But that's not the main point of adding a product like Microbe-Lift. If you think ammonia/nitrite/nitrate are the only things you want to remove from your water you're wrong! It's not marketed as being mainly for ammonia/nitrite/nitrate, but rather for breaking down the many different types of dissolved organics, diatoms, phosphates in various forms, and other pathogens that build up in the tank over time (mainly from fish poop and uneaten food). It also helps prevent bacterial infections from more harmful bacteria, since dosing helps outnumber and outcompete them.

I have big messy goldfish. But I appreciate them as much as reefers appreciate their reefs. My gravel doesn't have any visible sludge, and my water stays so clear it looks like the fish are floating. My fish have also never had any parasites or sickness. I'm not saying I attribute this 100% to Microbe Lift, but again I think adding it helps the overall health of the tank.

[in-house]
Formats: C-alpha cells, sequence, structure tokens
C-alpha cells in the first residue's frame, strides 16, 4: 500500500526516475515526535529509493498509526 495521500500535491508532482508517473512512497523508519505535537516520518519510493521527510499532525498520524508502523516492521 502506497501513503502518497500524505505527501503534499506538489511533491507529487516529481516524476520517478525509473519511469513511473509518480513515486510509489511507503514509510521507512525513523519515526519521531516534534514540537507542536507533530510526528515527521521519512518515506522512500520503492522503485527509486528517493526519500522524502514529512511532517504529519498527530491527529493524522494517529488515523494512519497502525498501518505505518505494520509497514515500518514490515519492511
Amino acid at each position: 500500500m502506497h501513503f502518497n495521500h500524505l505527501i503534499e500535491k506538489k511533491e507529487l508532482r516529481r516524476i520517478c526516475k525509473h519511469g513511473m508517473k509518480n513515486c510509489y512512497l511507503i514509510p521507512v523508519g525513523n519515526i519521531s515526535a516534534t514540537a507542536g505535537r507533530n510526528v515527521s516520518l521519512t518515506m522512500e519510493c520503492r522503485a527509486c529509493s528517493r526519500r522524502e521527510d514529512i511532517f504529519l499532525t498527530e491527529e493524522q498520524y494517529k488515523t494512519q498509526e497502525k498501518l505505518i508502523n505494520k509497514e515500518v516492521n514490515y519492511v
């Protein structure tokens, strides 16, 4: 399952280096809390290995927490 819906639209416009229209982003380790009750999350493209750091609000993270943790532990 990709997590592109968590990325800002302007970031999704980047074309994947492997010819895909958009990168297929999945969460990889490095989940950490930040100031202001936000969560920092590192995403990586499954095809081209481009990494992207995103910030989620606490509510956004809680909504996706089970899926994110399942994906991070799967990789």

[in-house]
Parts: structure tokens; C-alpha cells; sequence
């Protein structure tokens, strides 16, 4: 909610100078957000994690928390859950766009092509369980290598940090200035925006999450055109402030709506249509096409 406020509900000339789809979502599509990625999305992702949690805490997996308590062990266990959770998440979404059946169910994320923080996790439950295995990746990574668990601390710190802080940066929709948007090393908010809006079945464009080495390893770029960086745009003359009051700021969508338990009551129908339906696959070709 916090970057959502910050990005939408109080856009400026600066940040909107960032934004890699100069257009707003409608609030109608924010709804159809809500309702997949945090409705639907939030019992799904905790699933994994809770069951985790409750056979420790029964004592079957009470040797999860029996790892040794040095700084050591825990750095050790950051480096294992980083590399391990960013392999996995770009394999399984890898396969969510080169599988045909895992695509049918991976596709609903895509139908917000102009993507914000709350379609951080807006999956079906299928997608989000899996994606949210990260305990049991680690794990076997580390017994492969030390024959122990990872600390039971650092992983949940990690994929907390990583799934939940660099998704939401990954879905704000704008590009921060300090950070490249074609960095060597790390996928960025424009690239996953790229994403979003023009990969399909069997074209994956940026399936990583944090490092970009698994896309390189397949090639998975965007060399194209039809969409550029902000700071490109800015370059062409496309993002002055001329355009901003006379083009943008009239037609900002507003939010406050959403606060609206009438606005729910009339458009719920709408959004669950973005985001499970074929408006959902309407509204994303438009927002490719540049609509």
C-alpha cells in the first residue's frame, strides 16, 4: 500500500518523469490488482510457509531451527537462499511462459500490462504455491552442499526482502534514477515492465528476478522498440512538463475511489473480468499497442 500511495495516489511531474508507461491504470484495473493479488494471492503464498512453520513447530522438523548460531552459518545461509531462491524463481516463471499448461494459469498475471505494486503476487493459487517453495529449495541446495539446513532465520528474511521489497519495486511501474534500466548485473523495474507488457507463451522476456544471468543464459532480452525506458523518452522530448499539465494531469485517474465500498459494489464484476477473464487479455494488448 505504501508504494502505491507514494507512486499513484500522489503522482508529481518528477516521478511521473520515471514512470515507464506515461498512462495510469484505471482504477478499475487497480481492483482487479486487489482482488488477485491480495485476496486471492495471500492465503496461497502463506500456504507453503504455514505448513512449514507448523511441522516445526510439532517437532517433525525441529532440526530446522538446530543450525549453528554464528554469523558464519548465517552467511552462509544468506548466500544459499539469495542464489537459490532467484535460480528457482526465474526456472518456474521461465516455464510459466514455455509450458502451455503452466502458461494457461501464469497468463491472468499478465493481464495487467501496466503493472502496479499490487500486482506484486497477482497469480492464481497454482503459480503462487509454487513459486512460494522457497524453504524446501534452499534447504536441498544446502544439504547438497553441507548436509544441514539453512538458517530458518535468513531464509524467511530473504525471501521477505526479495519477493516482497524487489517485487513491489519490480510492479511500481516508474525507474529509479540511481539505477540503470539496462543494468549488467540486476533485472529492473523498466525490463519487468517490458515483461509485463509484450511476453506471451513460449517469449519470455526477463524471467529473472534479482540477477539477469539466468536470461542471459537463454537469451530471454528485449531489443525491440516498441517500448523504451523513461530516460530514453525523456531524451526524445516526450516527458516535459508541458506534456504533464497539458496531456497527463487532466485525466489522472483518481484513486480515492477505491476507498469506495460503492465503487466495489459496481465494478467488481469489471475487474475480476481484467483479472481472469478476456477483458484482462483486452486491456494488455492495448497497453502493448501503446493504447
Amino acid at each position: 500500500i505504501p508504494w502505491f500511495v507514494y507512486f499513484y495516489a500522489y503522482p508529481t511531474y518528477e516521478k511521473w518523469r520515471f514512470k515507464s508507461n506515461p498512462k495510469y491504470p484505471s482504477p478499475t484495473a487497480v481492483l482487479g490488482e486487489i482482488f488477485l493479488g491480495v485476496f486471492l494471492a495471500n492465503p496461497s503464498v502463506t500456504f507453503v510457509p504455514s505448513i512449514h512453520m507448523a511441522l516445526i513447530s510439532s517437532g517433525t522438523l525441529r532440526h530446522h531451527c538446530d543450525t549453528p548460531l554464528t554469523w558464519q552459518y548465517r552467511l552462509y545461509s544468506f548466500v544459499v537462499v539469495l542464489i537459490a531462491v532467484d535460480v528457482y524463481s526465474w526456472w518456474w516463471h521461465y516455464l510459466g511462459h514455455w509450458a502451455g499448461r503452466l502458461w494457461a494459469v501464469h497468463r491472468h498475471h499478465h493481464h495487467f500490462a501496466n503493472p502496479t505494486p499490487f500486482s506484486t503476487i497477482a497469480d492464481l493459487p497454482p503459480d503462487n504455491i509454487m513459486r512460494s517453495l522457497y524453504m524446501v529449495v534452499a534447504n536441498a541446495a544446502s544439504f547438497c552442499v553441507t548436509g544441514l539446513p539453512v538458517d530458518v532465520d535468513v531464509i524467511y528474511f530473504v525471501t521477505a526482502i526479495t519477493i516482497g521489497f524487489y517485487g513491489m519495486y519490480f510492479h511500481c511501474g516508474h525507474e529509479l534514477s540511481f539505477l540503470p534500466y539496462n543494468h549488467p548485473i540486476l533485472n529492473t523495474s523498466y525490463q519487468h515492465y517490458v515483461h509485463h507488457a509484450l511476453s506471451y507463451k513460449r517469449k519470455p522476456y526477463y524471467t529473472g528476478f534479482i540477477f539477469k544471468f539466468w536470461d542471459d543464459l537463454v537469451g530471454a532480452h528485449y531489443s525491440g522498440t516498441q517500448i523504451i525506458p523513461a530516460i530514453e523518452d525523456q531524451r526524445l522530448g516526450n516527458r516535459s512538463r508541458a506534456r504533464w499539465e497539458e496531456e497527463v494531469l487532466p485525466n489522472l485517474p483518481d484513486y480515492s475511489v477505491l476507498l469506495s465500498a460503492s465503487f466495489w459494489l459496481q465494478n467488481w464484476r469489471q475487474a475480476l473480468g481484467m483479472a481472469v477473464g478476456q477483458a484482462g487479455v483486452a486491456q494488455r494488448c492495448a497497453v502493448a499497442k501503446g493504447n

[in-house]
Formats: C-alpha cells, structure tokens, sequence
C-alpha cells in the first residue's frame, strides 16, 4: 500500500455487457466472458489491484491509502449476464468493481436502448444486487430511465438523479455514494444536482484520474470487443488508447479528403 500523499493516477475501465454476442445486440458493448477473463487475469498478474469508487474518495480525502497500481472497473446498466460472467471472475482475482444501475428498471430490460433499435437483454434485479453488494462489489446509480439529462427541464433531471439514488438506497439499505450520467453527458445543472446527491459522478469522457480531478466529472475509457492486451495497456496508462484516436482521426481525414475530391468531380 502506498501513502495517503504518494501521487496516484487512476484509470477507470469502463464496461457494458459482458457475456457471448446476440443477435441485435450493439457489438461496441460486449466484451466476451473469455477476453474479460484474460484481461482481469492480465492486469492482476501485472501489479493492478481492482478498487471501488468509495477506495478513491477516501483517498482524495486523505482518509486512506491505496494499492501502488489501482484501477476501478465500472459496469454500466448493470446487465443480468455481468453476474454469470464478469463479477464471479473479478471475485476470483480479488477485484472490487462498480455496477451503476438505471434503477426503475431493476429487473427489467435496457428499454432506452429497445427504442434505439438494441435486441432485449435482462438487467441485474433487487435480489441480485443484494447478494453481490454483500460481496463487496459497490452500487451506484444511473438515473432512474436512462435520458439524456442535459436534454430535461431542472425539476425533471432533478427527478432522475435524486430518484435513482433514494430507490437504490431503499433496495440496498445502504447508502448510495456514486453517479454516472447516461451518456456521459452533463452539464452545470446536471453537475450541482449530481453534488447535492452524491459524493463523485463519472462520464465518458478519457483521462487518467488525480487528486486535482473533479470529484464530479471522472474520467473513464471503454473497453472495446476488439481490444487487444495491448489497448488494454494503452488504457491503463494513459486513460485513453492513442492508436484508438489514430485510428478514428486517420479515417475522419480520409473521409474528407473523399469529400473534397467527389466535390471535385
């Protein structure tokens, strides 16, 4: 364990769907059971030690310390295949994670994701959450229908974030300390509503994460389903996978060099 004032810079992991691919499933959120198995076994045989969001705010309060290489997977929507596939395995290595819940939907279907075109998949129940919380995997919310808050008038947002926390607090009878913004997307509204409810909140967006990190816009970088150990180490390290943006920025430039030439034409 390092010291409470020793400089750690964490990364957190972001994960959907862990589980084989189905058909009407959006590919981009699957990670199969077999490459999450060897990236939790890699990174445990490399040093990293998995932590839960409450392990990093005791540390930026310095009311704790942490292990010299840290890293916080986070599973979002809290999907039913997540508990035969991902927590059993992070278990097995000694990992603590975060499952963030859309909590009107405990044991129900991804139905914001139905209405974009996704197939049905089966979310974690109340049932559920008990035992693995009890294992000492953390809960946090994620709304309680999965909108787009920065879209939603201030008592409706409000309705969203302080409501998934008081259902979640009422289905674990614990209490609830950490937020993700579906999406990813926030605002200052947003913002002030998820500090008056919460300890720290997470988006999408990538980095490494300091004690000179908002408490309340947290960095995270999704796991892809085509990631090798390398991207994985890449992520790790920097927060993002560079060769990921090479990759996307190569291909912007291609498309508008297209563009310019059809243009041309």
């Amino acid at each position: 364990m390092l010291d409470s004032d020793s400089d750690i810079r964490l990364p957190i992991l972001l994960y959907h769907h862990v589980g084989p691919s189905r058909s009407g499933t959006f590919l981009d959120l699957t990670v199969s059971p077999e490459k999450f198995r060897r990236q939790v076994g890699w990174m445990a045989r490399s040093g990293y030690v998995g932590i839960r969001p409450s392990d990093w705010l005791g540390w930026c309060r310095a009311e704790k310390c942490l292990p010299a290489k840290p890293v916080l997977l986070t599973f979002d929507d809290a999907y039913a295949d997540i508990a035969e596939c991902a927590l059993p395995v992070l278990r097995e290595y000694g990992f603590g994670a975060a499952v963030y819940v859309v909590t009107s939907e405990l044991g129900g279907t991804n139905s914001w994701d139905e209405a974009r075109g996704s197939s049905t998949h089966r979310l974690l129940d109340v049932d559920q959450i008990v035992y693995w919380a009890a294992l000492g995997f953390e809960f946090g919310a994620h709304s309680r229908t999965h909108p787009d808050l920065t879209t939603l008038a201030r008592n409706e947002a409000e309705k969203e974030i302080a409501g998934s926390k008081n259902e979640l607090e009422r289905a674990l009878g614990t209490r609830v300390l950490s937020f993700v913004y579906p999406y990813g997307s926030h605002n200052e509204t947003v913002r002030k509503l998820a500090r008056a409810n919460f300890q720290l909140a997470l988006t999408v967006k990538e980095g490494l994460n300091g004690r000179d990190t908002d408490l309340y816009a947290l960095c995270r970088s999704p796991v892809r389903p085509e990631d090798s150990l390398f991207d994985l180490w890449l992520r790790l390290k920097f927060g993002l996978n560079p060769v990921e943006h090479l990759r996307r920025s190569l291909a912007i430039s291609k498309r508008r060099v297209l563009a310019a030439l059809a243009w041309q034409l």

The breakdown of dissolved organics by bacteria is pretty well documented science, unlike "water ionization chambers" like that Eco Aqualizer thing.

Here's my tank this morning:




I like equipment. Here's underneath the tank on the left:



The canister is the Eheim 2128 Thermofilter. Water goes from the tank to that. An airline taps into the Eheim's output line and feeds small amounts of water to the Aqua-Medic Nitratreductor 400 (which is sitting next to the Eheim) through the yellow Vario dosing pump. This is the anaerobic bacterial Nitrate Filter I mentioned. It works very well... my tank is overstocked (Goldfish, Plecos, Loaches, Otos, Siamese Algae Eaters, Snails) and Nitrates have never been above 5-10 ppm since I hooked it up.

The Eheim's output goes to an 18W UV TurboTwist which is mounted next to the Vario pump.


Now here's the right side underneath:



The output from the TurboTwist feeds an Aqua-Medic CO2 Reactor 1000. Since there is a lot of feeding and tubing involved, the water flow needs boosted. Above the Aqua-Medic CO2 Reactor 1000, I have mounted a Marineland Maxi-Jet 1200 Powerhead. The water finally returns to the tank from below the CO2 Reactor 1000.